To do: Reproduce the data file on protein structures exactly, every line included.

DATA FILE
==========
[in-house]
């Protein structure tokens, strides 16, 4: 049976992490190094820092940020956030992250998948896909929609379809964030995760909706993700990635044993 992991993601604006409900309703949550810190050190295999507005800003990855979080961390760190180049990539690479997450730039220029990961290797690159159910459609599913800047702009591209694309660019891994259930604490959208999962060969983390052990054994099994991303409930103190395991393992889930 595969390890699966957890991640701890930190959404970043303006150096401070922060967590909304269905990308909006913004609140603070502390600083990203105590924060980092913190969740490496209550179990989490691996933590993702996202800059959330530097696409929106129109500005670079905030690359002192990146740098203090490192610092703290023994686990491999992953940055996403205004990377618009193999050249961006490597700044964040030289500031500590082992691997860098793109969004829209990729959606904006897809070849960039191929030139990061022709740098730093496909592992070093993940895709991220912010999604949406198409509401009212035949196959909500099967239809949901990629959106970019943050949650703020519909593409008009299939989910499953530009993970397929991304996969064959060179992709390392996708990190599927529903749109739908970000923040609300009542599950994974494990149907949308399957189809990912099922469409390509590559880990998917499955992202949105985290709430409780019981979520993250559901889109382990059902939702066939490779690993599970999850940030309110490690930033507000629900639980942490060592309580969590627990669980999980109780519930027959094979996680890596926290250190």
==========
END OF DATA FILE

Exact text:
[in-house]
């Protein structure tokens, strides 16, 4: 049976992490190094820092940020956030992250998948896909929609379809964030995760909706993700990635044993 992991993601604006409900309703949550810190050190295999507005800003990855979080961390760190180049990539690479997450730039220029990961290797690159159910459609599913800047702009591209694309660019891994259930604490959208999962060969983390052990054994099994991303409930103190395991393992889930 595969390890699966957890991640701890930190959404970043303006150096401070922060967590909304269905990308909006913004609140603070502390600083990203105590924060980092913190969740490496209550179990989490691996933590993702996202800059959330530097696409929106129109500005670079905030690359002192990146740098203090490192610092703290023994686990491999992953940055996403205004990377618009193999050249961006490597700044964040030289500031500590082992691997860098793109969004829209990729959606904006897809070849960039191929030139990061022709740098730093496909592992070093993940895709991220912010999604949406198409509401009212035949196959909500099967239809949901990629959106970019943050949650703020519909593409008009299939989910499953530009993970397929991304996969064959060179992709390392996708990190599927529903749109739908970000923040609300009542599950994974494990149907949308399957189809990912099922469409390509590559880990998917499955992202949105985290709430409780019981979520993250559901889109382990059902939702066939490779690993599970999850940030309110490690930033507000629900639980942490060592309580969590627990669980999980109780519930027959094979996680890596926290250190």